Have the Conversation on LGBTQIA – Part 2


I plan to continue sharing each summary. Feel free to jump in at any time. I hope to share my reactions to questions posed to me from time to time by people of the non-affirming conscience. Whenever I say “God is love”, the response is often, “But God is holy.” The non-affirming conscience rightly concerns about the holiness of God. Are we disobeying God? What is God up to? Is there any possibility that God could be doing a new thing among gender and sexual minorities?

How do Christians navigate any change or issue?

When faced with new realities and cultural shifts, Christians begin and end with the gospel. Christians live as citizens of the kingdom of God. Christians face the facts of new realities with hope and compassion for the marginalized, and a passion for justice.

Christians look not only to the Bible but at least 2 other sources. Christians consider the prompting of the Holy Spirit, the lessons from Tradition, the human testimony of experience, and also sound, logical reasoning.

For example, how does a church react when an elderly couple asks to be blessed with the sacrament of marriage? Do they quote verses about “be fruitful”? Do they demand celibacy for the couple? For most churches, the answer is no, the couple would be allowed to marry even though there is no chance of children being born.

A word about holiness and obedience

To be holy is a valid Christian concern. To be holy is to be “set apart”. I would ask us to consider what we are set apart for? I contend that the holiness Jesus taught is very different from the holiness the Pharisees taught. Holiness is no longer about obeying a holiness code.

To be holy means to be willingly contaminated with the physical world, trusting that our heart and soul are kept pure by the hand of God.

Who is the most holy person you can think of? Mother Theresa is a common answer. She died September 5, 1997 in Kolkata, India. She is the one who lived her life in the contamination of the world, surrounded by the outcast. We seem to be so afraid of being physically or socially or spiritually contaminated that we avoid the very places that would strengthen our holiness and help bring about redemption to those around us. Jesus ate and drank with prostitutes. Does our idea of holiness allow us to do the same?

What new reality are we seeing?

Some have claimed we are seeing waves of sin and immorality and disobedience. Others claim we are in the end-times apocalypse. My contention is that we are seeing the kingdom of God coming to earth in a new wine fashion. I contend that we are seeing three reformations:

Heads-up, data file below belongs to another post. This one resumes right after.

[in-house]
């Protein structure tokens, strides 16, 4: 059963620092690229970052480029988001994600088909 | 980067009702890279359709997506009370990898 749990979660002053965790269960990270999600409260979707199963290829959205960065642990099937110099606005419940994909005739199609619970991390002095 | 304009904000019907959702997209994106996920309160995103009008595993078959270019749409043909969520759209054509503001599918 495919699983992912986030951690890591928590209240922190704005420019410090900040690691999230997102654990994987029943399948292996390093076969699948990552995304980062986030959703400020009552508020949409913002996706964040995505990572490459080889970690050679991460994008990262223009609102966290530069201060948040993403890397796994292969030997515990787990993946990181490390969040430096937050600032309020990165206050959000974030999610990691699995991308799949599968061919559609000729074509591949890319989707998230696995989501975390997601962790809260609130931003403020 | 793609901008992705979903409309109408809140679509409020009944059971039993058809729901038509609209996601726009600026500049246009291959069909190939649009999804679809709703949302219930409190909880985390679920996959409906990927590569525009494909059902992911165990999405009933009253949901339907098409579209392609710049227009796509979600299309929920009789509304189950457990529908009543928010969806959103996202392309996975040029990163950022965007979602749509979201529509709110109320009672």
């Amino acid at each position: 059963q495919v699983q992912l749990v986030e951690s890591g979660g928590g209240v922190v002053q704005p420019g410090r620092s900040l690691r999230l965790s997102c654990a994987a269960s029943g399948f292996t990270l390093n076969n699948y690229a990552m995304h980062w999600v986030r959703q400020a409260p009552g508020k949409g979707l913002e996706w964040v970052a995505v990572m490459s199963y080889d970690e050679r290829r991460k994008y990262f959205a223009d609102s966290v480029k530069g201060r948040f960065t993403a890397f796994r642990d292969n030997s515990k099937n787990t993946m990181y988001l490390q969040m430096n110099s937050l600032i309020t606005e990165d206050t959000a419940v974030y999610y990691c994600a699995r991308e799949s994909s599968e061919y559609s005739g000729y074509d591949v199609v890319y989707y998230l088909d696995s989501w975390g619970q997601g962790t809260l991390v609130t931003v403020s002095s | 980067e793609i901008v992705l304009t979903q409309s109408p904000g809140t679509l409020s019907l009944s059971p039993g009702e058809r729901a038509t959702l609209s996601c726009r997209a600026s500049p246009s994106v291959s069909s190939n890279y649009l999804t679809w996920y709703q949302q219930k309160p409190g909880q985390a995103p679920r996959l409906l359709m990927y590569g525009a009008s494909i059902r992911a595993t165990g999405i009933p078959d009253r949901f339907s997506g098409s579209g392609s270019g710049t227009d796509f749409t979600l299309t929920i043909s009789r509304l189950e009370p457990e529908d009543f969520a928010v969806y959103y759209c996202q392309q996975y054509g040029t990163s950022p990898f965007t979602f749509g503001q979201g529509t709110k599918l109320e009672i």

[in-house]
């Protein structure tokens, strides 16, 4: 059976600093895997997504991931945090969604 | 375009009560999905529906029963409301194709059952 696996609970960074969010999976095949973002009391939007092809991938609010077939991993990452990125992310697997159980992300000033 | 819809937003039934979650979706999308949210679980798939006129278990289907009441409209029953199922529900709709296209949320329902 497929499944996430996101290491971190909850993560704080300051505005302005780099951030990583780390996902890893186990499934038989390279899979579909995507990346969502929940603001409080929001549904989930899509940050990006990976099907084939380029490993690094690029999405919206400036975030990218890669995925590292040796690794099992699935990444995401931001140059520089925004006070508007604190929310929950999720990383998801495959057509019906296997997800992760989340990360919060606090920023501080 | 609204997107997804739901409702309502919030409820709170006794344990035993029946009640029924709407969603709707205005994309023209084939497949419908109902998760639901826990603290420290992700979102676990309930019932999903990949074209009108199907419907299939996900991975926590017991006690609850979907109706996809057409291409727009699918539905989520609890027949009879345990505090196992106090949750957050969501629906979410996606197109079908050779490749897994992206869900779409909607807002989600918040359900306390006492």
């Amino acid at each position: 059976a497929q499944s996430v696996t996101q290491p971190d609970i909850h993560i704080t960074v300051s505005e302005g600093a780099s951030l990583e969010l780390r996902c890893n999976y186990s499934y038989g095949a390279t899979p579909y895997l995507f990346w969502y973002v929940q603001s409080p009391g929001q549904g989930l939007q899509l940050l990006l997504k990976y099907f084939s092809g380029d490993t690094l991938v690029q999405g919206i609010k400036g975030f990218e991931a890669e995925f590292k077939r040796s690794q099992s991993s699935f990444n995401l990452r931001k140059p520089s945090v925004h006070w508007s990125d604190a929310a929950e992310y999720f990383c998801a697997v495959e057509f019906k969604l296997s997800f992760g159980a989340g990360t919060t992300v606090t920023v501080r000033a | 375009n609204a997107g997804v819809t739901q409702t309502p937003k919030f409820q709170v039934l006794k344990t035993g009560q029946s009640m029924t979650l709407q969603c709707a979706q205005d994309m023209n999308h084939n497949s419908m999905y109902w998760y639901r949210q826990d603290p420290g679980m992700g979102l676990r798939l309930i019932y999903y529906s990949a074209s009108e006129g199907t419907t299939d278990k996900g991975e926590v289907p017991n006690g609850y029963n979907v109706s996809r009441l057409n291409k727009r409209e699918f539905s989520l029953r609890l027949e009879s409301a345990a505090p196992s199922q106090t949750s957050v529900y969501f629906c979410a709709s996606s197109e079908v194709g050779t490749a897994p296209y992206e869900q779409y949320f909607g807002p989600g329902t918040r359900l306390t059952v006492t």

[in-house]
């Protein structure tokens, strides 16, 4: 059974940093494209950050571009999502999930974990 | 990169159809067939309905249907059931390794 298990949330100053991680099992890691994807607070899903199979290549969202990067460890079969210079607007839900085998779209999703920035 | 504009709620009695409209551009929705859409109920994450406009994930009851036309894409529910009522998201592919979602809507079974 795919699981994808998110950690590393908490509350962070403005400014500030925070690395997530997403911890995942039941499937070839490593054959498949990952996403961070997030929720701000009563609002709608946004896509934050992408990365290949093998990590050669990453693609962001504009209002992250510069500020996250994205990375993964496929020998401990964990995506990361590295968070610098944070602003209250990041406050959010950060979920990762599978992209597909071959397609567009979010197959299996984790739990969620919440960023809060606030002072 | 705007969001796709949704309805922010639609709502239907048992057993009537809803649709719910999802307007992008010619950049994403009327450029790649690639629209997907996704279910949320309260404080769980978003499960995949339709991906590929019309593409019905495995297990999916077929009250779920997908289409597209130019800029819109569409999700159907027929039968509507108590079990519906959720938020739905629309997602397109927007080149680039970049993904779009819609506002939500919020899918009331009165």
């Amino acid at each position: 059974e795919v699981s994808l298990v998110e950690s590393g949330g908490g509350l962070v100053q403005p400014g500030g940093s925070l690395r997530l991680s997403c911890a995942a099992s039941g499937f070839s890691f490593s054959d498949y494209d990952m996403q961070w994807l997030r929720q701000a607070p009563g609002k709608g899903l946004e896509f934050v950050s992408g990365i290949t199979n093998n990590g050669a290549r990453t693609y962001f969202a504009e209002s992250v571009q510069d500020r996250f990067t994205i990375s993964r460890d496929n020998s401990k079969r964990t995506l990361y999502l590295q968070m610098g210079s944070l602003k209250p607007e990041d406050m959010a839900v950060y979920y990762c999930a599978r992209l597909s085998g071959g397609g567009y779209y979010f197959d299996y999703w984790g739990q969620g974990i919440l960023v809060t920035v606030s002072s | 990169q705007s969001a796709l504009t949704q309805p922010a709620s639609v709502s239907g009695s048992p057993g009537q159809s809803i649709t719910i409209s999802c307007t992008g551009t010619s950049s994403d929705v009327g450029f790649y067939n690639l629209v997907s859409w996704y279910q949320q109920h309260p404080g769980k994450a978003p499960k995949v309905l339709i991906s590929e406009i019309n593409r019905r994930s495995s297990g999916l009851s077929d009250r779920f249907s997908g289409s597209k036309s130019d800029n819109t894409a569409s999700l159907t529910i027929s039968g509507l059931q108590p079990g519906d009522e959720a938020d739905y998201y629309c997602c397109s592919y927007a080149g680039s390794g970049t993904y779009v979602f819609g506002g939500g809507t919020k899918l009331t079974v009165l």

-The disarming of religious authorities
-The unleashing of freedom (break every enslavement)
-The deconstruction of male-dominated patriarchy

The “male and female” thread in the Bible

I contend further that we are seeing the binary wineskin of “male and female” bursting in society around us. People tend to quote Genesis 5:2 and point out that God created “male and female” in the beginning. I agree. I would point out that the end of the “male and female” thread in the Bible is Galatians 3:28 “There is neither Jew nor Gentile, neither slave nor free, nor is there male and female, for you are all one in Christ Jesus.” NIV.

Questions for discussion

Why is everything outside of “male and female” considered broken or disordered?

What does the bible condemn in regard to our modern, non-male/female term “homosexuality”?

In light of the male/female binary fading away, might we revisit the meaning of marriage?

How can we sustain “hate the sin, love the sinner”?

Should the church be the safest place to work this out?

How can we say that practicing homosexuality is any different from the desire of homosexuality?

Why I am fully affirming

Please note that I am NOT affirming gay sex orgies or immorality. I am ONLY affirming same-sex marriage. My claim is that sex is no longer sin in the confines of marriage.

I see three corrections gender and sexual minorities are already bringing to the church. This is the subject of my Lambhearted Lion book:

A more robust understanding of the gospel
-Move beyond atonement toward reconciliation
-Revisit Scripture without “male and female”

A restoration to the purpose of the church
-Are we sin police? Who is King? Who is Lord?

An excitement about philosophy and theology of life
-A gay Christian inspired me to return to church!

I also see three gifts gender and sexual minorities are already bringing to the church. This is the subject of my New Wine book:

The gift of heart